Finally, the trauma passes and it's time to pick up the pieces and prep for the afternoon drudgery.

Larry: Crawling out of my morning of $vendor meetings. Need a nap/beer/food (circle choice).

Noon to 6: 30 p.m.

In both offices, a breakdown of all control and sanity commences.

Mick: No problem, I'll just use my psychic powers to diagnose this. It is coming- I see an, hmm, isn't clear yet, looks like, yes, I see an idiot.

Mick: Speaking of psychics, why do they advert things like psychics on duty all day, shouldn't they just show up when they know they're needed?

Mick: Why do people insist on trying to clean pwned Windoze desktops? Stop it, it won't work. Sing the song: Fdisk, format, re-in-stall, do dah.

Larry: There are some people who should be fed to a pack of ravenous gerbils for calling themselves security anything.

Larry: Here's a great idea. It's pouring rain. What better time to have an evacuation drill. /me head/desk/repeat.

Later in the afternoon, a reorganization is announced at Larry's company. Fortunately, he lives to tell about it.

Larry: Survived re-org. Heading home after some wobbly pops with the team.

Back at the Packet Orphanage, co-workers, contractors and other assorted characters test Mick like never before.

Mick: I have never understood people who pay to be abused. If your vendor doesn't want your business, don't give it to them.

Mick: Pro Tip: Don't abuse 1st-level support staff and then expect that senior engineers won't know you're an arse.

Mick: The fact that you are too lazy to read a manual or KB article does not elevate the priority of your case. It even may do the opposite.

Mick: Pro Tip: Update and patch your stuff before calling support. Love the "we fixed that years ago" answer, really a good use of time.

Mick: POP! My stupidity breaker just tripped.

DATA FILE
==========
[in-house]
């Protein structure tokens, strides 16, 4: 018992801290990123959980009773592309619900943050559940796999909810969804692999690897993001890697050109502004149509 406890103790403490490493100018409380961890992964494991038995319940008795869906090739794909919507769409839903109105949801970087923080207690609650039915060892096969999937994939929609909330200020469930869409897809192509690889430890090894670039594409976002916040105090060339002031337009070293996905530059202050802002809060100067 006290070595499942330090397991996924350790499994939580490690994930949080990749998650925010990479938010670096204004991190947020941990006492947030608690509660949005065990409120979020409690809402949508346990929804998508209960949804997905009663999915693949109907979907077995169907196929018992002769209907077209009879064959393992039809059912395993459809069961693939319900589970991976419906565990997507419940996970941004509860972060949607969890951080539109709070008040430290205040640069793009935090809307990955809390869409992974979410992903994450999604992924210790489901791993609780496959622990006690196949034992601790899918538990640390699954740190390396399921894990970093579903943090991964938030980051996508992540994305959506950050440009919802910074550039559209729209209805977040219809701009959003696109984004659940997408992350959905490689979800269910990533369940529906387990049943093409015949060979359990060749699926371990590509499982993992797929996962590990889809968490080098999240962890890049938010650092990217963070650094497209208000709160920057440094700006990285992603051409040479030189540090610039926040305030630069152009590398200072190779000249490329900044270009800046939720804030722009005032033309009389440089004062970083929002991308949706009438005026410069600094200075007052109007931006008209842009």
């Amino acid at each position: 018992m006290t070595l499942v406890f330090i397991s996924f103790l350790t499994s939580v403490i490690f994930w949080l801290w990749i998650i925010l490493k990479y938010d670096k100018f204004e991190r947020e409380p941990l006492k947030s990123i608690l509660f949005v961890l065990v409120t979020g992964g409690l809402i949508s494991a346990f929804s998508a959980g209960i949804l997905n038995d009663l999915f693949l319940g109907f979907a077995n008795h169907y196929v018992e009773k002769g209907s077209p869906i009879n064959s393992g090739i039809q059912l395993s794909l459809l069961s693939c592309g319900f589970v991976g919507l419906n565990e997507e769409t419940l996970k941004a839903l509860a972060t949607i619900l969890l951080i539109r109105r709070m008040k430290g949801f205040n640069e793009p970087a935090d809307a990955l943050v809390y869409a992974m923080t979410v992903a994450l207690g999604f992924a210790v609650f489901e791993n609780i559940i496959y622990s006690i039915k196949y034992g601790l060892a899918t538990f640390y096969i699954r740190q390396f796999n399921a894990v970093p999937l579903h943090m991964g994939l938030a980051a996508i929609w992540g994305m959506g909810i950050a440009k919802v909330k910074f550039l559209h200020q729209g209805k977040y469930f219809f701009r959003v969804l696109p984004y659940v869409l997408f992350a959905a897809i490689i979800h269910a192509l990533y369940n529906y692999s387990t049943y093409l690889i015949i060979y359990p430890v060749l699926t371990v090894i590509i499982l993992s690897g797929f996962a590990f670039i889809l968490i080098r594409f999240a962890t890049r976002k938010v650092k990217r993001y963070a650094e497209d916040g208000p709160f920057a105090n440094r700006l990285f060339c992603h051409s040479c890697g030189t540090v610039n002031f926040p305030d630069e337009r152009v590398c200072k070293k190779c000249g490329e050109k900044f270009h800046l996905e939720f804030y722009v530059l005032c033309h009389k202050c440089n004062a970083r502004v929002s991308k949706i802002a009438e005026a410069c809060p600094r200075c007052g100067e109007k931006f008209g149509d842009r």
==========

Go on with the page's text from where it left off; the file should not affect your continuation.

Another tweeter: "Thunder outside nearby. Two 150-pound mastiffs both tried to climb on my lap, whining. Big babies."

Mick: I have the same problem, only with support engineers.

Mick: Head. Desk. Repeat.

Mick: When did best practices become synonymous with bare minimum expected? That's not the meaning of best I learned.

Mick: Backups, we don't need no stinkin' backups. Oh, crap, help me!

Mick: There are a lot of people fighting for the mantle of where good software goes to die these days, aren't there?

Mick: AT&T has proven that you don't need to be a monopoly to suck on a global scale.

Late afternoon:

Mick: Smart meter systems scare the crap out of me. They are networked. By overworked and undertrained network admins.

Mick: Windows networking is messing with me. Shocking, I know. It is just a route command, how hard is that?

Mick: Reminded again today that the 10 percent of Americans who are unemployed are not entirely the correct 10 percent who should be unemployed.

The day winds down with some report reading and reviewing of hiring practices in his company and elsewhere.

Mick: Overworked people don't have time to hire well, so they resort to checkbox hiring. Need skill X and Z, even if that changes next week.

Mick: The hiring dilemma: you want someone who can learn and grow with the job, but it's much easier to just fill need for skill X to put out fire. But meanwhile, no one with skill X applies, and people who could learn it before you find one continue to be unemployed.

Upon reading a report claiming that half of all security pros (those responding to the survey, anyway) hate their jobs.

Mick: Half of all security pros unhappy? The happy 50 percent aren't paying attention. Or are heavily medicated.

7 p.m. to midnight

Work continues from home.

Mick: One last customer's problems punted deep into QA territory, beer consumed, things are looking up.

The next day

After a good night's sleep, Mick heads to the airport for a business flight across the country. The airport/flight experience unfolds as follows.

Mick: Oh, yeah -- I've always wanted to see TSA's back room at BOS (Logan International Airport).

Mick: Damn, a plane full of oversized carry-ons and I get nailed by the bag Nazis. Will never see my gear again, I know it. This is why I drive.

Mick: Woman in seat next to me has two bags too big for overhead compartment or under seat, blocked aisle for 5 min, now has them piled around her.

Later, racing through another airport on his way to a connecting flight to his final destination.

Mick: This leg promises to be much worse than last, a bunch of rowdy drunk middle aged women are on board and my bag isn't.

He arrives at his destination, makes it to the hotel and starts to feel better about the world.

I survived the cab ride! Took a nap and a shower, ready to face the world. As long as the world has coffee, and lots of it.

"Mick" and "Larry" are two IT security practitioners from two different states and companies.

This story, "A Day in the Life of Two IT Security Curmudgeons" was originally published by CSO.

Copyright © 2009 IDG Communications, Inc.